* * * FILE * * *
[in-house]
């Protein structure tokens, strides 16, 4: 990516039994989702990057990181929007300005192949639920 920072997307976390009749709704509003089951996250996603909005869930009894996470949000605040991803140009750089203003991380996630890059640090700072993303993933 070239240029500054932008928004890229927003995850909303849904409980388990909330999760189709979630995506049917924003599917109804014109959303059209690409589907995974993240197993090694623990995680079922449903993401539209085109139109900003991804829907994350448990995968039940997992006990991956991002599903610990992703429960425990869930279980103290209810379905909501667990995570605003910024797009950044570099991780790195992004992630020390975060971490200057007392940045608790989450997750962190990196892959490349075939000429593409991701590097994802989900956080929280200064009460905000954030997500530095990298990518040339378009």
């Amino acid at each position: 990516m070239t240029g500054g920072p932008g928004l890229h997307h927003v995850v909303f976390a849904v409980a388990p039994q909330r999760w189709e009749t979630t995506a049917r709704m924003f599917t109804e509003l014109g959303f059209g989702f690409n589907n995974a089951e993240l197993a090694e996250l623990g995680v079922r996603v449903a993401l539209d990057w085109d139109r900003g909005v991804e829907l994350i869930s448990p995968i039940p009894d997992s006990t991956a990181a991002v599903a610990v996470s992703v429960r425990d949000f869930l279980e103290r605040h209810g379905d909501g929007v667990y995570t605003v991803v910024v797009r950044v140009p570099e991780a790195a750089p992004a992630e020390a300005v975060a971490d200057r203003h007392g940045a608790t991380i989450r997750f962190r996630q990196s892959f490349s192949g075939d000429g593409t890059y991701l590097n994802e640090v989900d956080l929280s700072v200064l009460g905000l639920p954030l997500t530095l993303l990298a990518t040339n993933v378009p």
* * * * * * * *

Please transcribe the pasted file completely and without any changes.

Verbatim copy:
[in-house]
């Protein structure tokens, strides 16, 4: 990516039994989702990057990181929007300005192949639920 920072997307976390009749709704509003089951996250996603909005869930009894996470949000605040991803140009750089203003991380996630890059640090700072993303993933 070239240029500054932008928004890229927003995850909303849904409980388990909330999760189709979630995506049917924003599917109804014109959303059209690409589907995974993240197993090694623990995680079922449903993401539209085109139109900003991804829907994350448990995968039940997992006990991956991002599903610990992703429960425990869930279980103290209810379905909501667990995570605003910024797009950044570099991780790195992004992630020390975060971490200057007392940045608790989450997750962190990196892959490349075939000429593409991701590097994802989900956080929280200064009460905000954030997500530095990298990518040339378009």
């Amino acid at each position: 990516m070239t240029g500054g920072p932008g928004l890229h997307h927003v995850v909303f976390a849904v409980a388990p039994q909330r999760w189709e009749t979630t995506a049917r709704m924003f599917t109804e509003l014109g959303f059209g989702f690409n589907n995974a089951e993240l197993a090694e996250l623990g995680v079922r996603v449903a993401l539209d990057w085109d139109r900003g909005v991804e829907l994350i869930s448990p995968i039940p009894d997992s006990t991956a990181a991002v599903a610990v996470s992703v429960r425990d949000f869930l279980e103290r605040h209810g379905d909501g929007v667990y995570t605003v991803v910024v797009r950044v140009p570099e991780a790195a750089p992004a992630e020390a300005v975060a971490d200057r203003h007392g940045a608790t991380i989450r997750f962190r996630q990196s892959f490349s192949g075939d000429g593409t890059y991701l590097n994802e640090v989900d956080l929280s700072v200064l009460g905000l639920p954030l997500t530095l993303l990298a990518t040339n993933v378009p």